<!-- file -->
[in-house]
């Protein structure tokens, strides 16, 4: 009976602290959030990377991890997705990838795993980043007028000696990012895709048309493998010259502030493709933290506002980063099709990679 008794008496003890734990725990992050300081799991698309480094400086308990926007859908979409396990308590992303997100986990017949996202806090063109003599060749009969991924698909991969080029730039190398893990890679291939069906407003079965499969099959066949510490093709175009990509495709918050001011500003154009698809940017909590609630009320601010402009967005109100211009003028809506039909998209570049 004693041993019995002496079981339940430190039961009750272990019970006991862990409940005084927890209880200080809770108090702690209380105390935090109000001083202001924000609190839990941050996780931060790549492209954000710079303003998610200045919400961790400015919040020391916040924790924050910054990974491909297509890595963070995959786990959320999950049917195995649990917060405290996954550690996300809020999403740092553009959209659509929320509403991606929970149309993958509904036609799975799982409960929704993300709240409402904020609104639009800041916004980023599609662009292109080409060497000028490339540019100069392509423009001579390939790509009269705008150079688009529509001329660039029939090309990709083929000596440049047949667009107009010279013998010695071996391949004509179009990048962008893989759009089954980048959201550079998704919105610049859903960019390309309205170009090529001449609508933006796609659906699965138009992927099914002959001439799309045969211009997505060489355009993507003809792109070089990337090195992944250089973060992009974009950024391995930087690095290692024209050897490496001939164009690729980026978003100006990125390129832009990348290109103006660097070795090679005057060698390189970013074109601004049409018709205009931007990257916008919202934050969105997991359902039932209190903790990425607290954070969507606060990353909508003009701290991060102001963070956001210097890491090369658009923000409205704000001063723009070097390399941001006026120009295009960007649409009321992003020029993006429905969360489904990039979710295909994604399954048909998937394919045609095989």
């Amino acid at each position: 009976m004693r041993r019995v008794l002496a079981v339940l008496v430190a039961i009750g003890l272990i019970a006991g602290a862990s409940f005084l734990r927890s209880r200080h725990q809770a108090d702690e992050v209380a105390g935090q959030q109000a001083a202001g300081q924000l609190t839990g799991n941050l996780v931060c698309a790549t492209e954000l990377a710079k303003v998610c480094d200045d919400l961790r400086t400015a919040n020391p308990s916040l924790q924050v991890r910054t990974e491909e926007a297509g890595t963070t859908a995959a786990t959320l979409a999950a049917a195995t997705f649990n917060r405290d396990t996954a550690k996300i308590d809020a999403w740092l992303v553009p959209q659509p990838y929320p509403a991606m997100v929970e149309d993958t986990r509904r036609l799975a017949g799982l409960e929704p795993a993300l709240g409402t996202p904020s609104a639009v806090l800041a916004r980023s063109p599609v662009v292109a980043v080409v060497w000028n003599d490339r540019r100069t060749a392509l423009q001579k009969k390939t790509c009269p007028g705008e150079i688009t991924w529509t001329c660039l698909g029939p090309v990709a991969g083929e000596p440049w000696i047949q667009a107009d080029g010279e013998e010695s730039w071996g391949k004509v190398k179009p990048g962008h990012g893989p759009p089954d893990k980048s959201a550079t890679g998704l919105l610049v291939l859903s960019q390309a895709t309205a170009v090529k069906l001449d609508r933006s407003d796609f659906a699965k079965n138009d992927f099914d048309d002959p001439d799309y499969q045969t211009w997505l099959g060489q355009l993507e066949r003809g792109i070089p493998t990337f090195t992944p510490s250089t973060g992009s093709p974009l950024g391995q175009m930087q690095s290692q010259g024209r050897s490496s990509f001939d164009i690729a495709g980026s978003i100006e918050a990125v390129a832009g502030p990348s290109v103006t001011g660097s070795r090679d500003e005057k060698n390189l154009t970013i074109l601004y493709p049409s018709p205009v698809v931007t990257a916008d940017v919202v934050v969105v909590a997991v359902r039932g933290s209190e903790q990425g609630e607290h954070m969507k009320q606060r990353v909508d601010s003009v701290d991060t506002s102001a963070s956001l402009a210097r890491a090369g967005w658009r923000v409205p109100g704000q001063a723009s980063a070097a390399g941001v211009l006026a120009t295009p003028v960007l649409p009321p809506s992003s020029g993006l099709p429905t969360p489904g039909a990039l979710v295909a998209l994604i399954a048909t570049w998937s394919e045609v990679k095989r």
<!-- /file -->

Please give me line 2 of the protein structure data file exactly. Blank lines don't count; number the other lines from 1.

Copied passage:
């Protein structure tokens, strides 16, 4: 009976602290959030990377991890997705990838795993980043007028000696990012895709048309493998010259502030493709933290506002980063099709990679 008794008496003890734990725990992050300081799991698309480094400086308990926007859908979409396990308590992303997100986990017949996202806090063109003599060749009969991924698909991969080029730039190398893990890679291939069906407003079965499969099959066949510490093709175009990509495709918050001011500003154009698809940017909590609630009320601010402009967005109100211009003028809506039909998209570049 004693041993019995002496079981339940430190039961009750272990019970006991862990409940005084927890209880200080809770108090702690209380105390935090109000001083202001924000609190839990941050996780931060790549492209954000710079303003998610200045919400961790400015919040020391916040924790924050910054990974491909297509890595963070995959786990959320999950049917195995649990917060405290996954550690996300809020999403740092553009959209659509929320509403991606929970149309993958509904036609799975799982409960929704993300709240409402904020609104639009800041916004980023599609662009292109080409060497000028490339540019100069392509423009001579390939790509009269705008150079688009529509001329660039029939090309990709083929000596440049047949667009107009010279013998010695071996391949004509179009990048962008893989759009089954980048959201550079998704919105610049859903960019390309309205170009090529001449609508933006796609659906699965138009992927099914002959001439799309045969211009997505060489355009993507003809792109070089990337090195992944250089973060992009974009950024391995930087690095290692024209050897490496001939164009690729980026978003100006990125390129832009990348290109103006660097070795090679005057060698390189970013074109601004049409018709205009931007990257916008919202934050969105997991359902039932209190903790990425607290954070969507606060990353909508003009701290991060102001963070956001210097890491090369658009923000409205704000001063723009070097390399941001006026120009295009960007649409009321992003020029993006429905969360489904990039979710295909994604399954048909998937394919045609095989």